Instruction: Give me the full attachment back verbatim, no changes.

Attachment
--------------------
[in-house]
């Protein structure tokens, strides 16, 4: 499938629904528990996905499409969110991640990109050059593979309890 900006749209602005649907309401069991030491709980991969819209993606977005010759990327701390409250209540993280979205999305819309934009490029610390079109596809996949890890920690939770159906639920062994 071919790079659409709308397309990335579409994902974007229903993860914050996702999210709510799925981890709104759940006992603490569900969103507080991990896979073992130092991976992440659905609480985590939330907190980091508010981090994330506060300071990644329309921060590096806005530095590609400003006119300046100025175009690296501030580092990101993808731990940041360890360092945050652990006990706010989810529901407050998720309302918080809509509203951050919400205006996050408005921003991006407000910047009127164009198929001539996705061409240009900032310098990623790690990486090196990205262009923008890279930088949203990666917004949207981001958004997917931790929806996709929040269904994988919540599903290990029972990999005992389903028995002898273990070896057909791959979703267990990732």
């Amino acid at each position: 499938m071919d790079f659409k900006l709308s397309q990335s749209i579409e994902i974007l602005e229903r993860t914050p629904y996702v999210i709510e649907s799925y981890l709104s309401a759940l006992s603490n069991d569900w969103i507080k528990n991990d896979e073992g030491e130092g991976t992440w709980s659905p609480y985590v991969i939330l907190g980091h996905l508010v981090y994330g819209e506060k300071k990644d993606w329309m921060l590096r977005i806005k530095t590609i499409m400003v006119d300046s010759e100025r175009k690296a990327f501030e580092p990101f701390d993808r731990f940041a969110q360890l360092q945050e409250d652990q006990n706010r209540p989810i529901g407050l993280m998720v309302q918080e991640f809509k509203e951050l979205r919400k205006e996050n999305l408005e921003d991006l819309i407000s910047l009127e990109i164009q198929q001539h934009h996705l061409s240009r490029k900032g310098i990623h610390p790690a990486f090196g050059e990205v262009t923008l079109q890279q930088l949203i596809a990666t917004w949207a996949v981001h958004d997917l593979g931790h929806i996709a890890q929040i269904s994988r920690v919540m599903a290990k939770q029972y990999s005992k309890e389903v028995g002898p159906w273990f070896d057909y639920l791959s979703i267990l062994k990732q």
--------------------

[in-house]
């Protein structure tokens, strides 16, 4: 499938629904528990996905499409969110991640990109050059593979309890 900006749209602005649907309401069991030491709980991969819209993606977005010759990327701390409250209540993280979205999305819309934009490029610390079109596809996949890890920690939770159906639920062994 071919790079659409709308397309990335579409994902974007229903993860914050996702999210709510799925981890709104759940006992603490569900969103507080991990896979073992130092991976992440659905609480985590939330907190980091508010981090994330506060300071990644329309921060590096806005530095590609400003006119300046100025175009690296501030580092990101993808731990940041360890360092945050652990006990706010989810529901407050998720309302918080809509509203951050919400205006996050408005921003991006407000910047009127164009198929001539996705061409240009900032310098990623790690990486090196990205262009923008890279930088949203990666917004949207981001958004997917931790929806996709929040269904994988919540599903290990029972990999005992389903028995002898273990070896057909791959979703267990990732």
């Amino acid at each position: 499938m071919d790079f659409k900006l709308s397309q990335s749209i579409e994902i974007l602005e229903r993860t914050p629904y996702v999210i709510e649907s799925y981890l709104s309401a759940l006992s603490n069991d569900w969103i507080k528990n991990d896979e073992g030491e130092g991976t992440w709980s659905p609480y985590v991969i939330l907190g980091h996905l508010v981090y994330g819209e506060k300071k990644d993606w329309m921060l590096r977005i806005k530095t590609i499409m400003v006119d300046s010759e100025r175009k690296a990327f501030e580092p990101f701390d993808r731990f940041a969110q360890l360092q945050e409250d652990q006990n706010r209540p989810i529901g407050l993280m998720v309302q918080e991640f809509k509203e951050l979205r919400k205006e996050n999305l408005e921003d991006l819309i407000s910047l009127e990109i164009q198929q001539h934009h996705l061409s240009r490029k900032g310098i990623h610390p790690a990486f090196g050059e990205v262009t923008l079109q890279q930088l949203i596809a990666t917004w949207a996949v981001h958004d997917l593979g931790h929806i996709a890890q929040i269904s994988r920690v919540m599903a290990k939770q029972y990999s005992k309890e389903v028995g002898p159906w273990f070896d057909y639920l791959s979703i267990l062994k990732q």